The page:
Connecting and Communicating in Old and New Ways

Monthly Theme: Creative Community During Times of Crisis
Week 1 Topic: Connecting and Communicating in Old and New Ways

Presenter: Ludy McCollester, Boys and Girls Club South Bend

Event Summary

Under the ELF Summer Series theme for May, “Creative Community During Times of Crisis”, the Center for Social Concerns presented this week’s topic of “Connecting and Communicating in Old and New Ways”. As non-profit community organizations and clients are being encouraged to practice social distancing and shelter-in-place protocol because of COVID-19, there’s a growing need to examine how relationships are formed and this includes innovative and new strategies, as well as understanding what old practices are still able to serve a purpose.

Ludy McCollester, from the Boys and Girls Club (BGC), was able to discuss how she and her team are tackling the limitations in community engagement that the pandemic has brought. As an organization BGC is learning that they need more access to families as a whole as they are struggling to establish communication with parents and caregivers. They are actively trying to coordinate activities with schools and the local municipality to gain more coverage, but like many, they are finding a disconnect. A new strategy that they are utilizing is hosting targeted zoom meetings with youth and families. They had a successful session where a local magician was able to hold a show and teach youth some tricks. They have also found integrating trending apps like “Tik Tok” to be a fun and effective way of getting staff and youth to connect more regularly. They have also launched a Youtube channel with other organizations and have found virtual partnering to be a wider-reaching resource.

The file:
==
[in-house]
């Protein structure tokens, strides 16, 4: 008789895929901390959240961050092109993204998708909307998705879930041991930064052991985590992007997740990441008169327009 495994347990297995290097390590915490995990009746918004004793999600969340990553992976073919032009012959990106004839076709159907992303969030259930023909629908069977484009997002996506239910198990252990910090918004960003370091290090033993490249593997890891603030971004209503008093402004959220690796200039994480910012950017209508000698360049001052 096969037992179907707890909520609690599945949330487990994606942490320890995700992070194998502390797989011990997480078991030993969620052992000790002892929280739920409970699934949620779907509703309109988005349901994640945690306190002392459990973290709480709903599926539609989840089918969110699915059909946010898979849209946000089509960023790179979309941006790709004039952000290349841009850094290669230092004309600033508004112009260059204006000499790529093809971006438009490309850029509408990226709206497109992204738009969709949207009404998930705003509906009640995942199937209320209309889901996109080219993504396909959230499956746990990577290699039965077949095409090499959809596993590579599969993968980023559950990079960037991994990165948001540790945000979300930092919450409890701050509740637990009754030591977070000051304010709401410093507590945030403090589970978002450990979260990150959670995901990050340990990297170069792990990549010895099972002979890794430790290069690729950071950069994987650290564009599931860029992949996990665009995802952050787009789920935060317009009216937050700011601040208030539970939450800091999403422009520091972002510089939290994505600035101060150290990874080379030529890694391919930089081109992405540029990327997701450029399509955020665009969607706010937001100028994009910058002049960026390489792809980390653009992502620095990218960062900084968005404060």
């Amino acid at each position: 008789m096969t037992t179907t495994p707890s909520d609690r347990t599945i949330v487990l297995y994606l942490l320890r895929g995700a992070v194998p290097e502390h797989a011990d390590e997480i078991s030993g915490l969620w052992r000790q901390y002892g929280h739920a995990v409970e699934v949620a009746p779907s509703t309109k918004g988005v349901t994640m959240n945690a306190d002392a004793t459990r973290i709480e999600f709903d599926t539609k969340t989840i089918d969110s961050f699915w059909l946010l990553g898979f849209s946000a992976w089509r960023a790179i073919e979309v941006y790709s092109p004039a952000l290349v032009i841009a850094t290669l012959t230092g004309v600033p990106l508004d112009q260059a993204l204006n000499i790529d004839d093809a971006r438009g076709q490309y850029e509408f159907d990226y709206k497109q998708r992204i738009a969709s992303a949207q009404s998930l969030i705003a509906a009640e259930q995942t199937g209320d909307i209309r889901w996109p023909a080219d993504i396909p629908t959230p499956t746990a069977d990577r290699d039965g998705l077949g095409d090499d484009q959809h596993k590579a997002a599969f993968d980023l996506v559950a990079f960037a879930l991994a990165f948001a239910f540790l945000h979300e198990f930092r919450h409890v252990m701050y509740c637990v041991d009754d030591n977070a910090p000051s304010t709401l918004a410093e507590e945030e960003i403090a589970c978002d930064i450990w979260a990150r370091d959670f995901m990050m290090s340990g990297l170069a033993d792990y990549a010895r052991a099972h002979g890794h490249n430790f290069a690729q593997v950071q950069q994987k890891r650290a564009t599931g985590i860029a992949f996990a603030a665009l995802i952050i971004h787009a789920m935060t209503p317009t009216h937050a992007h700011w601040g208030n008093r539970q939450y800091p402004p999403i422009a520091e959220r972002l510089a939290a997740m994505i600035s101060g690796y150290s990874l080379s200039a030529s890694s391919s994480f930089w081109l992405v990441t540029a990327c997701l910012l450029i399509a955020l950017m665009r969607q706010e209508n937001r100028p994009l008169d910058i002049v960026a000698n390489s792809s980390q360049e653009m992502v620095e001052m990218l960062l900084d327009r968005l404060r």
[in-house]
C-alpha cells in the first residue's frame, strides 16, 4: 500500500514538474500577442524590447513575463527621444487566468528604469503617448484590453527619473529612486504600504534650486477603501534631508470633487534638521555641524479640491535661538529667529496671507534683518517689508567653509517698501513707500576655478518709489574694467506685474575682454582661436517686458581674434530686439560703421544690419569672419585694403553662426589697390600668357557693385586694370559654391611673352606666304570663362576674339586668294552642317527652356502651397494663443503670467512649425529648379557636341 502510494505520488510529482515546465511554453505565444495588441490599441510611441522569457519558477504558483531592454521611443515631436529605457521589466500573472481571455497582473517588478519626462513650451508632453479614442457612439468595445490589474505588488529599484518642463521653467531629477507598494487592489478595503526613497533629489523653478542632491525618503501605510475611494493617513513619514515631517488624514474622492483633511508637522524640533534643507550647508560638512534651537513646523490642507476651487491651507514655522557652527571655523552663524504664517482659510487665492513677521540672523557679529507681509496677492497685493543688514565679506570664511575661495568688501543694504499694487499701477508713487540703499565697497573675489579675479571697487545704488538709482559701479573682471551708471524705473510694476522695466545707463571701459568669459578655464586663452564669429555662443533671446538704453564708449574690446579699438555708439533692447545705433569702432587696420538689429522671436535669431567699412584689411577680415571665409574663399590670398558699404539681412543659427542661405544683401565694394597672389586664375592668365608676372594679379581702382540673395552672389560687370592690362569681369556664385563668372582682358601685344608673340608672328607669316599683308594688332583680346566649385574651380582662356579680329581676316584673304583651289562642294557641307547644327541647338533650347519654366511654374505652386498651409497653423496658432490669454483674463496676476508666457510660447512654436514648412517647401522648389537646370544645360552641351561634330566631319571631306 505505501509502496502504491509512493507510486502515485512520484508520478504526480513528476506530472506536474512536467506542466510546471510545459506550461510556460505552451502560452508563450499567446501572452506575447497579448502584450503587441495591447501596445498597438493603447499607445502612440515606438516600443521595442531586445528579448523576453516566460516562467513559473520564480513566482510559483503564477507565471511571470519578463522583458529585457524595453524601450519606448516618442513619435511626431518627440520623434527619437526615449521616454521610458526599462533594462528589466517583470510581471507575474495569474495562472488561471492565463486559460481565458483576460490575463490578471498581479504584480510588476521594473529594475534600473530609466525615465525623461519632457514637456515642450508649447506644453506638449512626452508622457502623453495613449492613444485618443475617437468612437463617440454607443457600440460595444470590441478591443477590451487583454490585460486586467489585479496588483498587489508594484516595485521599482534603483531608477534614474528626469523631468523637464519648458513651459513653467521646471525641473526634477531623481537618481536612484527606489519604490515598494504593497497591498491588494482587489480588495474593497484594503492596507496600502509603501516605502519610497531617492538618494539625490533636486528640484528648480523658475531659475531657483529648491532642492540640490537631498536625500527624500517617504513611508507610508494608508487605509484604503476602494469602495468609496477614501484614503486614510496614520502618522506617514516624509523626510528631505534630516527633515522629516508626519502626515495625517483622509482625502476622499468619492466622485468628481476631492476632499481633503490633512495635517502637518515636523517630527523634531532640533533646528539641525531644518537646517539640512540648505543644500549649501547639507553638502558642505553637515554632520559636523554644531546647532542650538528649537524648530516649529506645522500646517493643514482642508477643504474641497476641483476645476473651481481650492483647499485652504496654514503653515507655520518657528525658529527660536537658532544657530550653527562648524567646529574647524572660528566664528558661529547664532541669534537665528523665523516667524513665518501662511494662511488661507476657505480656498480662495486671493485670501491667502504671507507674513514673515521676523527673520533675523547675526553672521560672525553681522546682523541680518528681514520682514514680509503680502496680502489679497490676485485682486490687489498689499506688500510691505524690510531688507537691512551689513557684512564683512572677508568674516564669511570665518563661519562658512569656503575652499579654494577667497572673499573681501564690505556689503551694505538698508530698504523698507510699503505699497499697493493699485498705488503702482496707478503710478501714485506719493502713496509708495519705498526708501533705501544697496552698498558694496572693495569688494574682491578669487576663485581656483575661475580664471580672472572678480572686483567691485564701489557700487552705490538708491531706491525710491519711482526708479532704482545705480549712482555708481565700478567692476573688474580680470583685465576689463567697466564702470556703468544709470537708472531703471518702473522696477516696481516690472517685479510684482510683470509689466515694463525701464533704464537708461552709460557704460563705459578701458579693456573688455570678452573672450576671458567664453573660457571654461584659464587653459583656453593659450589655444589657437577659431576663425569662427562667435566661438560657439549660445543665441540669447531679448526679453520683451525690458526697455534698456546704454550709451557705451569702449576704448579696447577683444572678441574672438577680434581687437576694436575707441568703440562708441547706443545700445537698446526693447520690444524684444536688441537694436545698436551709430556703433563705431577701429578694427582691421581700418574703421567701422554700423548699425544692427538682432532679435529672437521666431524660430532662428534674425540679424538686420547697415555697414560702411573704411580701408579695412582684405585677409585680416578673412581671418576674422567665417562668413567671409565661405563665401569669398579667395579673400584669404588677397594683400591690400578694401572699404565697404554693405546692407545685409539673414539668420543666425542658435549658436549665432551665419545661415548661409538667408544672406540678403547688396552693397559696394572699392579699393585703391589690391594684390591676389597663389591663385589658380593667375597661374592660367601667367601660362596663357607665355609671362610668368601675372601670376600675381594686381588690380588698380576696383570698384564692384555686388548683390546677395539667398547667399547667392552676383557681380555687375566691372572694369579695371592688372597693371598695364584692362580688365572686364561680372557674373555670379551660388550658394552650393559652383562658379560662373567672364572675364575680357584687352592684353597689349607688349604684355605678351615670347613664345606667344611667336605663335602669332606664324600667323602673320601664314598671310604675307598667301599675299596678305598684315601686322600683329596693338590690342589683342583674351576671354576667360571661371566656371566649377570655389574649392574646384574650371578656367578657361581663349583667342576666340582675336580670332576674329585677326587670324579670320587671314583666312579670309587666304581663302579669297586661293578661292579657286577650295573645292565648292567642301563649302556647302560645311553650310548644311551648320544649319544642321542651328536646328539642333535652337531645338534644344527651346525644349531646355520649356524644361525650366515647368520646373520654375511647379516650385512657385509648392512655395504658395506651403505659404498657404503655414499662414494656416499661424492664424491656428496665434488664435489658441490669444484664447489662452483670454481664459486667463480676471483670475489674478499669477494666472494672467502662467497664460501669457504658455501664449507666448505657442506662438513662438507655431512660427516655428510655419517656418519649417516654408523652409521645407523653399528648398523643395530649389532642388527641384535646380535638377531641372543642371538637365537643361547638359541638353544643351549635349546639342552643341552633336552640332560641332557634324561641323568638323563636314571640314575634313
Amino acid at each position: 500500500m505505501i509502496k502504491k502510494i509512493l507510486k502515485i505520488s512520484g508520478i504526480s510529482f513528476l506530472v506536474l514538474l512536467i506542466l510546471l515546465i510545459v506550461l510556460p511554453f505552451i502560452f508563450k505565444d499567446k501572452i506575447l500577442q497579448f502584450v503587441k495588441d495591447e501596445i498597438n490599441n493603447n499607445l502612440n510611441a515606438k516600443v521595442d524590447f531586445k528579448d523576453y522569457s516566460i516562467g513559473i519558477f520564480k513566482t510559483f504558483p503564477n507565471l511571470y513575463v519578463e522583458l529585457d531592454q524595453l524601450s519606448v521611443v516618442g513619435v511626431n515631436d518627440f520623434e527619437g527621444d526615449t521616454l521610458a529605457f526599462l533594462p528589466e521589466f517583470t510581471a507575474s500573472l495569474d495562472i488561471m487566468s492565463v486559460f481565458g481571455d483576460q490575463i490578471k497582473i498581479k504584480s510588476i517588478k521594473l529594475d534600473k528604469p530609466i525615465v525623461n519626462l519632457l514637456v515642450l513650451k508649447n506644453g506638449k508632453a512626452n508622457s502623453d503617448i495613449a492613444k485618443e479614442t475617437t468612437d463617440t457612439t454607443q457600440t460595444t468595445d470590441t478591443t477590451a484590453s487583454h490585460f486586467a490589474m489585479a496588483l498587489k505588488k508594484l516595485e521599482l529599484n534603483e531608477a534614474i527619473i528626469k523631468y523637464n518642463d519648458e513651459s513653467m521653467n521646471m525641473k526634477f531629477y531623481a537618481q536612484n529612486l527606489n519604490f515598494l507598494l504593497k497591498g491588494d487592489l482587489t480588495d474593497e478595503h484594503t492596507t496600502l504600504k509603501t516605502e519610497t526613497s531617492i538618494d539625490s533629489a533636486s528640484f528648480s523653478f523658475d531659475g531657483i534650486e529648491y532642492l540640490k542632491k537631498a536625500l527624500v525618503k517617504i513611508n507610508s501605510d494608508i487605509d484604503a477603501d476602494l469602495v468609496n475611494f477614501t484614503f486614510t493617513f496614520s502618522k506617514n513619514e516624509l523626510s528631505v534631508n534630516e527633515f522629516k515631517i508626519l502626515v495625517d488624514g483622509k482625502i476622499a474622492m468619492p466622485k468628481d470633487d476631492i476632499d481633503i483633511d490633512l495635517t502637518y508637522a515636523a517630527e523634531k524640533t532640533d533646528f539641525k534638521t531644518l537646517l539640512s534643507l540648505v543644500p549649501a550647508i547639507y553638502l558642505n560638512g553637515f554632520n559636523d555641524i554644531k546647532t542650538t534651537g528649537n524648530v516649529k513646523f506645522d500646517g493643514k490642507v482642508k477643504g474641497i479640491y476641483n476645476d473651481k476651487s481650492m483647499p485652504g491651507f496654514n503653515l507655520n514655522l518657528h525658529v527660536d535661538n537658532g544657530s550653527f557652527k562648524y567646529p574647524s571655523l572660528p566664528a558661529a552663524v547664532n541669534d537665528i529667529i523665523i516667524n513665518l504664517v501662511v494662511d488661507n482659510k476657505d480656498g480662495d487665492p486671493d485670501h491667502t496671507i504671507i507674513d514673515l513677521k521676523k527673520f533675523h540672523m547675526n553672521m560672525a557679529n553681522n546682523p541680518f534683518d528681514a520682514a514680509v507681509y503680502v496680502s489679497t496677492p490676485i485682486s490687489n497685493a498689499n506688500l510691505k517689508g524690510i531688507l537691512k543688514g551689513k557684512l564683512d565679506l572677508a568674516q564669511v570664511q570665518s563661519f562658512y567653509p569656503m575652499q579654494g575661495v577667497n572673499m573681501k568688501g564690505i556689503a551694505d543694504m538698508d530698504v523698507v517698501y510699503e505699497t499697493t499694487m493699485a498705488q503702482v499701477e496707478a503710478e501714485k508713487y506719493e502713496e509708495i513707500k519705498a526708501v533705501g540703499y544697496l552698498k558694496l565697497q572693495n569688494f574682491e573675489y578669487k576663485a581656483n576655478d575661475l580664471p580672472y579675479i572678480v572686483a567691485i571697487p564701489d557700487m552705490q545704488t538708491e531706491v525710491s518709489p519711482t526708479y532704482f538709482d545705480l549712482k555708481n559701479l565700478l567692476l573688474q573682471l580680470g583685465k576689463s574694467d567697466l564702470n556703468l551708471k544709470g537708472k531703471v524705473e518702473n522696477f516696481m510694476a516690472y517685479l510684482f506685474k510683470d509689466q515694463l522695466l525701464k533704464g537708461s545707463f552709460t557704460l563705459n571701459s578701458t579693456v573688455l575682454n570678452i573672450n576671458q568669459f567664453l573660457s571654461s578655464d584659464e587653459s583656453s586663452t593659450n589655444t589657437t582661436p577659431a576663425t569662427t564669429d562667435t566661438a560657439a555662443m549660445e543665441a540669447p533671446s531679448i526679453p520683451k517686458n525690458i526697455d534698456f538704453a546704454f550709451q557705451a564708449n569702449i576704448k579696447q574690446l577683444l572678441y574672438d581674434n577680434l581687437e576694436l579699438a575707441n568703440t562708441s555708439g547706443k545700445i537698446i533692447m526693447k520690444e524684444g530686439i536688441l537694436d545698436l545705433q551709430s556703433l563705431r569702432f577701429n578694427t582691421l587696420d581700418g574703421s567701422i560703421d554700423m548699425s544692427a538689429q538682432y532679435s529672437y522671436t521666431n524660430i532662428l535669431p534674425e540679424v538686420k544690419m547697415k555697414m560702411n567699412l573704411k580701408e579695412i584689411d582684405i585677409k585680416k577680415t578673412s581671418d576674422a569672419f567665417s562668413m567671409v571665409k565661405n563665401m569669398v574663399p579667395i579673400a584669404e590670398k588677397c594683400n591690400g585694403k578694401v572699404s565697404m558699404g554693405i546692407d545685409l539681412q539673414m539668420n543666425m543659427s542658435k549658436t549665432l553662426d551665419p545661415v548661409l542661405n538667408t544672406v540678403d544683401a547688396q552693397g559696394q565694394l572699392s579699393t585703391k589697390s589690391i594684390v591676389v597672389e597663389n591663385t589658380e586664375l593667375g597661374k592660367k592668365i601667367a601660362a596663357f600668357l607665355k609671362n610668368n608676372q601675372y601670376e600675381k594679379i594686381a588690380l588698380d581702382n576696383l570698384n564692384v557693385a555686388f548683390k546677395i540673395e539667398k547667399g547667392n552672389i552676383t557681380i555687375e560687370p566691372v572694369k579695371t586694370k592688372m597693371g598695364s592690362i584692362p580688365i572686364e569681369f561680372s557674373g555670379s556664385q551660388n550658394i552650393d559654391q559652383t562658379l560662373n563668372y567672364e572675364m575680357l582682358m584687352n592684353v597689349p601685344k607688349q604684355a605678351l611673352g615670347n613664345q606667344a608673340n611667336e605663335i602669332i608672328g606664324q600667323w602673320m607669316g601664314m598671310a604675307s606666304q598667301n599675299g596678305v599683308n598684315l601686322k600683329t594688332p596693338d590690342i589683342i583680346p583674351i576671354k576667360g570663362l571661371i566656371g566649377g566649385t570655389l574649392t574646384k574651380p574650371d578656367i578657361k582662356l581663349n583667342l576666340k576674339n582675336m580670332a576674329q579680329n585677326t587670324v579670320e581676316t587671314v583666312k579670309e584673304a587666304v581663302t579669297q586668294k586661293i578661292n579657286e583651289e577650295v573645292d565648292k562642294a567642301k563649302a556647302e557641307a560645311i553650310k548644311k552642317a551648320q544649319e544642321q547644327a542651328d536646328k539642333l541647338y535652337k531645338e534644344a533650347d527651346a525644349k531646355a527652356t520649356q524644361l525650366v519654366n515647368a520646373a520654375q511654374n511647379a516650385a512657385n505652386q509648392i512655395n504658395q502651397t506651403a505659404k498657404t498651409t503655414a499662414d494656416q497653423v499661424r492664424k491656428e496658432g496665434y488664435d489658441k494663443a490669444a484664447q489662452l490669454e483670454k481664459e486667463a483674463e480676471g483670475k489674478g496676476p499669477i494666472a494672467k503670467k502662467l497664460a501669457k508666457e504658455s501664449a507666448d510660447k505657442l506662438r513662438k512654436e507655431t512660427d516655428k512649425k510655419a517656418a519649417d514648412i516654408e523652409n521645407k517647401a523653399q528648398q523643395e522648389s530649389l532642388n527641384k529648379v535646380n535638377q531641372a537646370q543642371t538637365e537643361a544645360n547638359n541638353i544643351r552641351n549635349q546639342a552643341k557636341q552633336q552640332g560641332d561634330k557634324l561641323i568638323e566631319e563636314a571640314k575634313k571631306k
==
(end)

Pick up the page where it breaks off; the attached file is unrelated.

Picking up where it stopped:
The broader group dialogue included how organizations are quickly adapting to meet community needs during this time such as situating temporary shelters for clients. But there is a prevailing challenge with getting resources like masks and mental health services for certain populations as well as emphasizing the need of social distancing and communicating health standards to clients. Many participants also mirrored Ludy’s sentiments of needing to develop new ways to meet families’ needs. There is a sense of heightened stress and strain on families and so trying to respond with more family focused resources is of top priority. Community Partners have found success in vigilantly sending out calendar reminders of programming and resources to parents so that there’s one less task for them to worry about, as well as to focus on getting creative with different platforms to broadcast information both virtually and physically. A few offline communication examples that are working to help families are delivering muffins at people’s homes, phone calls/texts, having a dog parade at retirement homes, graduation signs throughout the city for high schoolers, canned food donation bins in the neighborhoods, and buying gift cards for clients from the South Bend farmers market. Strategies on how to nurture resilience and practice sustainable community building during the COVID-19 pandemic continue to expand as the local, state, and national conditions change.


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